Review: The SpongeBob Musical

Daria Pilar Redus, Lorenzo Pugliese, and Beau Bradshaw in The SpongeBob Musical  Photo by Jeremy Daniel

By Larry Laneer
November 13, 2019

When you create a musical based on a television cartoon, you can’t expect to come up with much more than a cartoon musical. That’s what you have in The SpongeBob Musical, now playing at the Thelma Gaylord. Presented by OKC Broadway, this is the touring version of the Broadway production that ran in 2017-2018 to some acclaim.

The show’s protagonist, SpongeBob SquarePants, is a, well, sponge who lives in Bikini Bottom at the bottom of the ocean. By “sponge,” I mean “a porous rubber or cellulose product used similarly to a sponge,” that is, “an elastic porous mass of interlacing horny fibers that forms the internal skeleton of various marine animals (phylum Porifera) and is able when wetted to absorb water.” SpongeBob is not a sponge in the sense of “one who habitually depends on others for maintenance or for support.” Just to clarify.

Kyle Jarrow wrote the book, and original songs are by a Grammy award show worth of musicians, including among others Sara Bareilles, Lady Antebellum, Cyndi Lauper, John Legend, Panic! at the Disco, They Might Be Giants, and The Flaming Lips. The Flaming Lips! Their appealing anthem “Tomorrow Is” closes the first act. The composer Tom Kitt (Next to Normal) has wrangled the pop/rock songs into a cohesive score, keeping the show from sounding too composed by committee.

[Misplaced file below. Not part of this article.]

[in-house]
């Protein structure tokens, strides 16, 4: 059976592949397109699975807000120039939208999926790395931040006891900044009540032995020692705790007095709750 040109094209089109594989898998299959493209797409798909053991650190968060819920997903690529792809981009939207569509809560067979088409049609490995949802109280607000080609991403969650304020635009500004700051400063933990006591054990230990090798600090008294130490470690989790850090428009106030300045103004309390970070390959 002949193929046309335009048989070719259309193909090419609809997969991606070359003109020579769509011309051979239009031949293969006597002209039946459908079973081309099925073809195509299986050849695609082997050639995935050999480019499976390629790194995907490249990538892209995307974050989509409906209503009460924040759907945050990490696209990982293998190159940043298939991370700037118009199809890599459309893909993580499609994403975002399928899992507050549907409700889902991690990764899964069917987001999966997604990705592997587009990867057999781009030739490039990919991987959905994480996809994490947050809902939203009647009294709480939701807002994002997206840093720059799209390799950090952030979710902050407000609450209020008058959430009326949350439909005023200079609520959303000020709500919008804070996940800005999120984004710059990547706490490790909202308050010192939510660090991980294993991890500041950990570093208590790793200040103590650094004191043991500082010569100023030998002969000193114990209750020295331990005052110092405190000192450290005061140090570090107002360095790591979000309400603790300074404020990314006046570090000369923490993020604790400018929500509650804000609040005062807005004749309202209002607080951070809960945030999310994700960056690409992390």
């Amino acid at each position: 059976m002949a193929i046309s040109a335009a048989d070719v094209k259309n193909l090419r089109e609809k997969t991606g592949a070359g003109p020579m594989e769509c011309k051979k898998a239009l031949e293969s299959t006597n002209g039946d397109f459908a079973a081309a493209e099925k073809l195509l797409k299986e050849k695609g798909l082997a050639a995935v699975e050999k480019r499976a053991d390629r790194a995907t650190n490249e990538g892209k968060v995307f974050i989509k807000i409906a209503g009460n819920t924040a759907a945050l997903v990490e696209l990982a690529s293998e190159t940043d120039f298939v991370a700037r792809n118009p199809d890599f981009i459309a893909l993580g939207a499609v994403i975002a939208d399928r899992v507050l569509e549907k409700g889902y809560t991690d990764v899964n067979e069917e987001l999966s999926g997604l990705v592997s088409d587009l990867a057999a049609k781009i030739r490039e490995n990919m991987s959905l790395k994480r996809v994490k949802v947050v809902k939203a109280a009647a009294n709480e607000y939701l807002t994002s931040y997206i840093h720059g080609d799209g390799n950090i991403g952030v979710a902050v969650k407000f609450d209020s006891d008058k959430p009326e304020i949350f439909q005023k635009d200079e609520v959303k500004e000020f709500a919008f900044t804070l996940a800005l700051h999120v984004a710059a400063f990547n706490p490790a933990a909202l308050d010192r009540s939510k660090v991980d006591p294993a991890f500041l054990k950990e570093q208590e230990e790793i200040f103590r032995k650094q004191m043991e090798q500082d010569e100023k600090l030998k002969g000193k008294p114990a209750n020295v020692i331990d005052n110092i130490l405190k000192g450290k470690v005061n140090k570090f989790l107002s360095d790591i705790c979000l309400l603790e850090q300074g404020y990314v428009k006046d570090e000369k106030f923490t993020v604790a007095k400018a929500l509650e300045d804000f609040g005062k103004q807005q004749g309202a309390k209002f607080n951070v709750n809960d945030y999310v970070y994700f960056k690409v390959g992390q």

The literary level of this musical rates about the same as a middling television cartoon with anodyne sentiments, corny dialog, and sight gags worthy of the Road Runner. Once the story settles in, a natural disaster threatens Bikini Bottom. SpongeBob leads the effort to save the town while dealing with a local villain.

The same creative team who did the Broadway production created this version. Directed by Tina Landau with choreography by Christopher Gattelli, the show goes full blast visually, dramatically, and musically. David Zinn’s scenic and costume designs run just about the gamut of the color spectrum with everything turned up to full brightness. The costumes are regular clothes for human-like characters such as SpongeBob but run more cartoonish for the “vast array of undersea creatures” played by the supporting cast.

The show counters its dramatic inanity with visual spectacle and performances that are so over-the-top, they’re kind of sweet. Lorenzo Pugliese gives a winning performance in the title role. You can’t help but like SpongeBob and pull for him. As Squidward Q. Tentacles (remember, we’re dealing with cartoon characters here), Cody Cooley just about steals the show. His four-legged tap dance in the second act is the show’s highlight. Beau Bradshaw does a fine job as Patrick Star, a loveable oaf of an undersea slacker. Daria Pilar Redus plays Sandy Cheeks, who is a squirrel. By “squirrel,” I mean “any of various arboreal rodents of the genus Sciurus and related genera, usu. with gray or reddish-brown fur and a long, flexible, bushy tail.” If the show explained why a squirrel lives at the bottom of the ocean in Bikini Bottom, it went right by me unnoticed. The busy supporting cast gives strong performances.

Before the show, I saw more booster seats and people sized to need them than you see at most musicals. Maybe they got a lot out of this one. If you’re a fan of cartoon musicals, SpongeBob may be the show for you.

The SpongeBob Musical by Kyle Jarrow (book) and various artists (music/lyrics)
OKC Broadway
7:30 p.m. Wednesday-Thursday, 8:00 p.m. Friday, 2:00 p.m. and 8:00 p.m. Saturday,
1:30 p.m. and 7:00 p.m. Sunday, through November 17
Thelma Gaylord Performing Arts Theatre
201 N. Walker Ave.
405-594-8300

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